Carpenters would prepare and assemble the timbers of the frame in their own yard, marking the joints ready for assembly on sight. Beams, posts, joists and so on were mortised and tenoned while still on the ground.

The heavy joints were numbered with a system of Roman numerals usually made from a tool called a scribe.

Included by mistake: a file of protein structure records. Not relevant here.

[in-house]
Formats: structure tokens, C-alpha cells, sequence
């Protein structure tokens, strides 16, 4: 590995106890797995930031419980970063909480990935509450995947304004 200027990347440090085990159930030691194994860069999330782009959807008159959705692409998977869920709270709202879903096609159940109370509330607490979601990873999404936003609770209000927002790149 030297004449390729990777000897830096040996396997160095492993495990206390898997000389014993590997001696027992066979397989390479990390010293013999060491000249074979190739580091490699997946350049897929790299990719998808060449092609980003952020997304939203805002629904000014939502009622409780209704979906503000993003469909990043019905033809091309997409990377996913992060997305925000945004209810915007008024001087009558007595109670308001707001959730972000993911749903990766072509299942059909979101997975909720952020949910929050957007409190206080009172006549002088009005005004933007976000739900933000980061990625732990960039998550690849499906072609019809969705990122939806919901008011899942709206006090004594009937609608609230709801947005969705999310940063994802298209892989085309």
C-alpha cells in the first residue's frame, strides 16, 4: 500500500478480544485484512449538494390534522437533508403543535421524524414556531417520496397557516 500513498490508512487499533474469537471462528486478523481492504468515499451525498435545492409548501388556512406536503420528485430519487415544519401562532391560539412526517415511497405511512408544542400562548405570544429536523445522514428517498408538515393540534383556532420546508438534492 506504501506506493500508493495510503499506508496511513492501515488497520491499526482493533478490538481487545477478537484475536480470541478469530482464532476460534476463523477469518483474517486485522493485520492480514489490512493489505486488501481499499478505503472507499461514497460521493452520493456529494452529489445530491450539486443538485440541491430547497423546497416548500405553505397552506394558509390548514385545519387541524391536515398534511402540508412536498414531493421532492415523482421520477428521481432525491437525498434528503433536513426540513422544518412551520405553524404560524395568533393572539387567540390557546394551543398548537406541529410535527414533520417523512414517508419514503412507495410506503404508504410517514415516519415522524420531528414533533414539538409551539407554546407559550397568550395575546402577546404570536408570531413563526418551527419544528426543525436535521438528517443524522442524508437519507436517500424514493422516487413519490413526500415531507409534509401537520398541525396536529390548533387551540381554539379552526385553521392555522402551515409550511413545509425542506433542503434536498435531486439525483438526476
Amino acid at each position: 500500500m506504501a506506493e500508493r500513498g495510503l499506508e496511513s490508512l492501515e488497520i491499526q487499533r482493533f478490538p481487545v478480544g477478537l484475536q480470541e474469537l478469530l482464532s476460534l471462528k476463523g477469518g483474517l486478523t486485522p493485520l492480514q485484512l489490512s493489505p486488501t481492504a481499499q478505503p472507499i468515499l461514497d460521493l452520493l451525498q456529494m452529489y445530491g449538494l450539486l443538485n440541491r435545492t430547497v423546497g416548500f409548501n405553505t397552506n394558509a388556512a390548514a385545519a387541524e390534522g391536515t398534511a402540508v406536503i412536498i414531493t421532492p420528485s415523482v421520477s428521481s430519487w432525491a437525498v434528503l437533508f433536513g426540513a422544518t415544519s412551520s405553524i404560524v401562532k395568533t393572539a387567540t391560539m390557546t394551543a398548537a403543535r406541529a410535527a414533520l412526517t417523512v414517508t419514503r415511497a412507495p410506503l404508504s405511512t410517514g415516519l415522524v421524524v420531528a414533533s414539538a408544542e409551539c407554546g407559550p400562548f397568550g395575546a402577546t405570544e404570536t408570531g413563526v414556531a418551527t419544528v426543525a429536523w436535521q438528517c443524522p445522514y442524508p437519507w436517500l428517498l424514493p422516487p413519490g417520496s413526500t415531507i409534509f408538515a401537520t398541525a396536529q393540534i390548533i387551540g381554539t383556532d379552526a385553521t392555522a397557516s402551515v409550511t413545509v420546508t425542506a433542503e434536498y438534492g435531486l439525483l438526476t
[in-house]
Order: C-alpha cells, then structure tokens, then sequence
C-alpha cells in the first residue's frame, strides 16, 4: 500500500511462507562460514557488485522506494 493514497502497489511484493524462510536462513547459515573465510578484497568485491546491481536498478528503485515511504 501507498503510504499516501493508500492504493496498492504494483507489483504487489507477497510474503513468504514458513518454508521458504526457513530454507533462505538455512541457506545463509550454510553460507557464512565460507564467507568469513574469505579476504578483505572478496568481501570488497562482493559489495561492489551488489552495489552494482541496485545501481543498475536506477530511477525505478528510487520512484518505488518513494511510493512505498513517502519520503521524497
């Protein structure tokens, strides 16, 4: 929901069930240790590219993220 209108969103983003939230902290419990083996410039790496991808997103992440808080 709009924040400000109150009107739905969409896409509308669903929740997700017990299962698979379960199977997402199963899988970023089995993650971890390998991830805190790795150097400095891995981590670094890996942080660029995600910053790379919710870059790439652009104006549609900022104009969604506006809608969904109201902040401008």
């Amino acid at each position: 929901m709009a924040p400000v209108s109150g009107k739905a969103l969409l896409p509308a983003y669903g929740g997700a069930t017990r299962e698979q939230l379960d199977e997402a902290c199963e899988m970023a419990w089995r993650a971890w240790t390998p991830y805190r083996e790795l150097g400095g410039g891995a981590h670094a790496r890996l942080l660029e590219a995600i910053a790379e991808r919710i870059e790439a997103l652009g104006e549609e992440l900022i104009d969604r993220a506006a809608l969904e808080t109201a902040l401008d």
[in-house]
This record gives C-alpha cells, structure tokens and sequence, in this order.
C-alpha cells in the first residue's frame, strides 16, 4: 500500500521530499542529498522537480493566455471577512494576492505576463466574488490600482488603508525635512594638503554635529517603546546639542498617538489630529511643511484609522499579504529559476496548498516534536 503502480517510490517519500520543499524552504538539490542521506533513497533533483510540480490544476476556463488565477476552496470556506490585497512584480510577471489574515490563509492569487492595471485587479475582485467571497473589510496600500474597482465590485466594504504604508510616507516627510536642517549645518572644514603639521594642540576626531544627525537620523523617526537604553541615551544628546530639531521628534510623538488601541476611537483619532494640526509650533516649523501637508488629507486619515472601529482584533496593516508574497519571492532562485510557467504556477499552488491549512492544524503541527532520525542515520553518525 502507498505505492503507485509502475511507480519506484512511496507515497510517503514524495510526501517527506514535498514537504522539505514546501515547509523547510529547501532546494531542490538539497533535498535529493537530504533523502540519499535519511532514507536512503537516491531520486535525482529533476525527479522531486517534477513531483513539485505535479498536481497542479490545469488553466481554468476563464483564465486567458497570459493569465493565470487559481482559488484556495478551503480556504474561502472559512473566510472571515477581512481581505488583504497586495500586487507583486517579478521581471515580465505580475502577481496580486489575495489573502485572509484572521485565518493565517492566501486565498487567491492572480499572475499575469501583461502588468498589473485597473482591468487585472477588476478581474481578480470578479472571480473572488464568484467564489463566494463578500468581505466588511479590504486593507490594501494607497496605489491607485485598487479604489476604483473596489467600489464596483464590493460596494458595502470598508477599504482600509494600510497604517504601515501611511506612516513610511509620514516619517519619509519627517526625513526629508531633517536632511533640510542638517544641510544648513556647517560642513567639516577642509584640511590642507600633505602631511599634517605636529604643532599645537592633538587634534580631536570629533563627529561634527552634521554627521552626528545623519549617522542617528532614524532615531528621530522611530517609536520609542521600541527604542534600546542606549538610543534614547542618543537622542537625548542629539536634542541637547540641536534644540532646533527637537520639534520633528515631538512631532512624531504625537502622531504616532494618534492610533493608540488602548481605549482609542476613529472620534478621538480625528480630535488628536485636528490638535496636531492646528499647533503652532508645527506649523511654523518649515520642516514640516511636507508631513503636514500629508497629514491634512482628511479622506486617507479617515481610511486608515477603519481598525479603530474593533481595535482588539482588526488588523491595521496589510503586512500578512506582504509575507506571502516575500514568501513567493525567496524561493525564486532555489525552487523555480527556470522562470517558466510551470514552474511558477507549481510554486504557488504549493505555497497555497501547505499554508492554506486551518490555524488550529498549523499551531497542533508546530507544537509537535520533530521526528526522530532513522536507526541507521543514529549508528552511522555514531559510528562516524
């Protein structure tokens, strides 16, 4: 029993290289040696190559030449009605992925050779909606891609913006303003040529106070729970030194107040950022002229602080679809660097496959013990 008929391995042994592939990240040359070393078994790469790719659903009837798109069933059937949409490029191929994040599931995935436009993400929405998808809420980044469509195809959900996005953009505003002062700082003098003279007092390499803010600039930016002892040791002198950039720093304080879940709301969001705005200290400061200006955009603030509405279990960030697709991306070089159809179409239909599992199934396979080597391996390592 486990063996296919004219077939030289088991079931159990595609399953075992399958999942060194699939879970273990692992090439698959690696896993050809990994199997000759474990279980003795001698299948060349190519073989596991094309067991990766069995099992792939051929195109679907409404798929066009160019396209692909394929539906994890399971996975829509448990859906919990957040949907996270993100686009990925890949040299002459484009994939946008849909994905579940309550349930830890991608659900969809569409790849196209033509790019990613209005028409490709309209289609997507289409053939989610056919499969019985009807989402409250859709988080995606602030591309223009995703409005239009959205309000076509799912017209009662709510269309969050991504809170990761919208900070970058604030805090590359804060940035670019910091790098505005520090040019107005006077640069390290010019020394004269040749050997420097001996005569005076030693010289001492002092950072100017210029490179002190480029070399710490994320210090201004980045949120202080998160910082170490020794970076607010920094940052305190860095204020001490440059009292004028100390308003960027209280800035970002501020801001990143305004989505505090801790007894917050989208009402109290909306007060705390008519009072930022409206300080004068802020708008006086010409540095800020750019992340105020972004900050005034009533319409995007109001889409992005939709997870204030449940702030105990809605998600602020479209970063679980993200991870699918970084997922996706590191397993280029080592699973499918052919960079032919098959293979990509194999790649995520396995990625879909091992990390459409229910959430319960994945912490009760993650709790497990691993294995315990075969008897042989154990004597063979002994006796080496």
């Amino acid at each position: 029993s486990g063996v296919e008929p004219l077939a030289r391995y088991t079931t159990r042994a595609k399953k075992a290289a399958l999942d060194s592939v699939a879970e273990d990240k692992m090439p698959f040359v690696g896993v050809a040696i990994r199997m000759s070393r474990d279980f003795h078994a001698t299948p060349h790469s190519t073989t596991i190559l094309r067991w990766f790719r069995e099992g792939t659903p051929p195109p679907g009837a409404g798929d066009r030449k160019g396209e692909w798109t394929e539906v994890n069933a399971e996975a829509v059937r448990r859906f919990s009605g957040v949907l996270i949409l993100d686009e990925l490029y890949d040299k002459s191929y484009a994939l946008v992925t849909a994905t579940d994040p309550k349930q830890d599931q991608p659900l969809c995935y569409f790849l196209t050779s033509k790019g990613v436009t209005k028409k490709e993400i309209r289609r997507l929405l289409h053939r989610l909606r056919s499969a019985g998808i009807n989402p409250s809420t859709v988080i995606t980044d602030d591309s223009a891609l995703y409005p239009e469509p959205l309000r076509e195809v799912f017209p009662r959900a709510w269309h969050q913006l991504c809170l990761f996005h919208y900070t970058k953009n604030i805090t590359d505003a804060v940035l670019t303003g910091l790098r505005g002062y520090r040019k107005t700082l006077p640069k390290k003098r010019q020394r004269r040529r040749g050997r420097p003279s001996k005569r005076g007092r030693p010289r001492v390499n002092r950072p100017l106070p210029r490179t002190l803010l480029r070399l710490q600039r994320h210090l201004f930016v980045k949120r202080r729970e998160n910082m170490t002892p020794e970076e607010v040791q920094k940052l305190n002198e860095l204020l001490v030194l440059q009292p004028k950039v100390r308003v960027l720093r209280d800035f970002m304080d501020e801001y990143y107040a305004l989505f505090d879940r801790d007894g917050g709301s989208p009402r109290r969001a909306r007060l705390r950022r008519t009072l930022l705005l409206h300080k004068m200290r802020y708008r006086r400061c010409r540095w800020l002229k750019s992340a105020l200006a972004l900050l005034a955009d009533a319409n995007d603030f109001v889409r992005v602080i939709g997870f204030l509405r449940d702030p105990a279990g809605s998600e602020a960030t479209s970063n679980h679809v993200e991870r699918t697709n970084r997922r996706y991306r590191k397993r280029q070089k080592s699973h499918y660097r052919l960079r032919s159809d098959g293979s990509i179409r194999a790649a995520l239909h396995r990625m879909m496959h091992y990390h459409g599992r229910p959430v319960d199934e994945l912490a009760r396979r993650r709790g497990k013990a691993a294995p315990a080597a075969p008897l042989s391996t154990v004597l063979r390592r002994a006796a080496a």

The markings were slightly different from those we recognise today. In their system IV became III and IX became VIII. One theory about this method is that medieval carpenters were unable to subtract, but as timbers could be turned on-site it is more likely that they adopted their system because XI upside down becomes IX, which would not be correct.

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